So Long Becky and Bill
Long-time Sierra Club hike leader Becky (Lina) Kent passed away on April 15 at the age of 84. At her memorial service, one of her daughters read Becky’s self-penned eulogy. Several North Group members recalled backpacking hikes she had led, as well as less-strenuous outings closer to her McKinleyville home. Among her favorites were the Patrick’s Point State Park Rim Trail, Trinidad State Park, and Lyon’s Ranch and Skunk Cabbage Trail mushroom hikes in Redwood National Park, as well as Mother’s Day rambles in Prairie Creek State Park and New Year’s Day walks along the Hammond Trail, capped by a potluck at her house. Born in Calgary, Becky moved to San Diego, where she received degrees in music—a lifelong love--and nursing. After the death of her first husband, she joined the Sierra Club and led wilderness outings. In the mid-1990s, she moved to Humboldt with her second husband and continued leading hikes, as well as serving as North Group membership chair. In August 2006, she contracted Lyme disease from a tick bite while picking blackberries at the Blue Lake Fish Hatchery, which recurred and contributed to her death.
Bill Knight, North Coast outings chair and long-time hike leader, passed away April 24 after a struggle with cancer. Bill was an avid backpacker who loved the outdoors, particularly the North Coast. He had hoped to recover enough from his illness to end his days among his beloved redwoods and dunes, but that did not happen. Bill was an outgoing, adventurous spirit who loved to travel and had lived in such exotic places as Africa, India, and New Zealand. Yet he always said that his favorite place to live and hike was the North Coast. A favorite hike was from Manila Dunes to the Mad River, but he also loved Big Lagoon (for hiking and paddling) and Tall Trees. He was happy that he had scaled back his life to enjoy nature and hike, and the rewards he got from this far exceeded anything money (or prestige) was worth. His enthusiasm for the outdoors led him to give up a lucrative, demanding career to spend more time outside. Bill was in his late 40s when he passed and will be greatly missed by the many whose lives he touched.
Campers This Summer
North Group’s Lucille Vinyard/Susie Van Kirk Environmental Education Fund has been providing camping experiences for children in Humboldt, Del Norte, and western Trinity counties for the past 20 years. Our goal this year is to send four children to overnight nature camps in Orick: two to Towering Trees & Tidepools for grades four and five and two to Redwoods Ecology for grades six through eight. The camps in Redwood National and State Parks are operated by the Oregon Museum of Science and Industry.
EcoNews readers are invited to help fund campers by sending a check payable to “North Group Environmental Education Fund” to North Group at PO Box 238, Arcata CA 95518.
Science Projects Receive Awards
For the eighth year, North Group sponsored an award at the annual Humboldt County Science Fair held in mid March.
The $50 first-place award went to “Fresh Water from the Sea” by Ava Killoran, a 7th-grader at Pacific Union School in Arcata. She built a solar desalination device using funnels, drinking straws, modeling clay, coins, cling wrap, and a heat lamp to investigate how much fresh water it would produce. She hypothesized that higher temperatures and larger surface areas would be more effective at removing salt. Ava tested the device at two temperatures: 80 and 90 degrees F. She found that the average yield at 90 degrees was triple that obtained at 80 degrees. She also tested two sizes of desalination boxes, discovering that the box that was three times larger yielded four times the fresh water. Ava sent an ingenious pop-up thank-you card to North Group, informing us that she had been selected to take her project to the California State Science Fair in Los Angeles in May.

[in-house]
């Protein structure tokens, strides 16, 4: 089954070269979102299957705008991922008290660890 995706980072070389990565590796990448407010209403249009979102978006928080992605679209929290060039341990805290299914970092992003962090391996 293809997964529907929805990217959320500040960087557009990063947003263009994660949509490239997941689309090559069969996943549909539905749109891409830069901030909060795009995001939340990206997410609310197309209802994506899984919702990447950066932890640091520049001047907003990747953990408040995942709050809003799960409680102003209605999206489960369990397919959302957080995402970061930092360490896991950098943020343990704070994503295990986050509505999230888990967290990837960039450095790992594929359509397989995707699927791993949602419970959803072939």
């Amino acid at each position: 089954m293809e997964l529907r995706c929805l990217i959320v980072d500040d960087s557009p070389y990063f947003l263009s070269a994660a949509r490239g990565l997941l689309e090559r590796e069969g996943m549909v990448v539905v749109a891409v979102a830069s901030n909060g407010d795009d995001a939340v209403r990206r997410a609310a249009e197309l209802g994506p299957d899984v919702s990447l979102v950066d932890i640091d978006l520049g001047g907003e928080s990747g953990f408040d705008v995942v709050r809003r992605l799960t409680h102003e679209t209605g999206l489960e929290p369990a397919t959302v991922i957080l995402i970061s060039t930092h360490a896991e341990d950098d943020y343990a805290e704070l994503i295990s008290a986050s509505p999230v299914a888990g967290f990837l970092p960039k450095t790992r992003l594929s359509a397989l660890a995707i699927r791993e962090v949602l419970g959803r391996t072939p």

A $25 second-place prize was awarded to “Cloudy with a Chance of Radiation” by Oliver Grant, a 7th-grader from Petrolia who attends Mattole Charter School. The purpose of his research was to discover whether West Coast residents were in danger from radiation from the Fukushima Daiichi nuclear power plant disaster. He wanted to find out whether rumors of seashore and seafood radiation were true. Oliver predicted that he would find no dangerous levels of radiation during Geiger counter readings of seafood, soil, homegrown food, regional produce, and air. He took measurements at home (carrots, celery, mushrooms, bananas, asparagus, raw milk, canned tuna/salmon, fresh albacore, coconut oil), the beach (plants, fire pit, car tire, bird carcasses, sand, shells, rope, beach wall boulders, salt residue, air), and the fish market (ling cod, ahi, two types of oysters, albacore, crab). As he predicted, no dangerous radiation levels were found. Oliver also sent North Group a thank-you note.
The North Group offers the following hikes during April and May. All our hikes are open to the public. Contact hike leaders for more information:
Sunday, June 8 — Prairie Creek State Park, Friendship Ridge Hike. 8 miles, medium difficulty. Loop route includes redwoods, flowers, views, waterfalls, possibly elk. Some steep, rough, soggy sections. Bring food, water, hiking footwear. No dogs. Carpools: 9 a.m. Arcata Safeway parking lot. 10:30 a.m. Fern Canyon Trailhead (exit Davison Rd. off Hwy. 101). Leader Melinda, (707) 668-4275.
Thursday, June 26 — Trinity Wilderness Canyon Creek Hike. 9 miles, medium difficulty. Out and back past creek, meadows, cliffs to meadows above Lower Falls. Bring lots of food and water, sun protection, hiking boots. Carpools: 7:30 a.m. Blue Lake 1st & G St. 10 a.m. Canyon Creek Trailhead (13.5 mi. N of Junction City on County Road 401). By reservation only. Leader Melinda, (707) 668-4275 or email@example.com.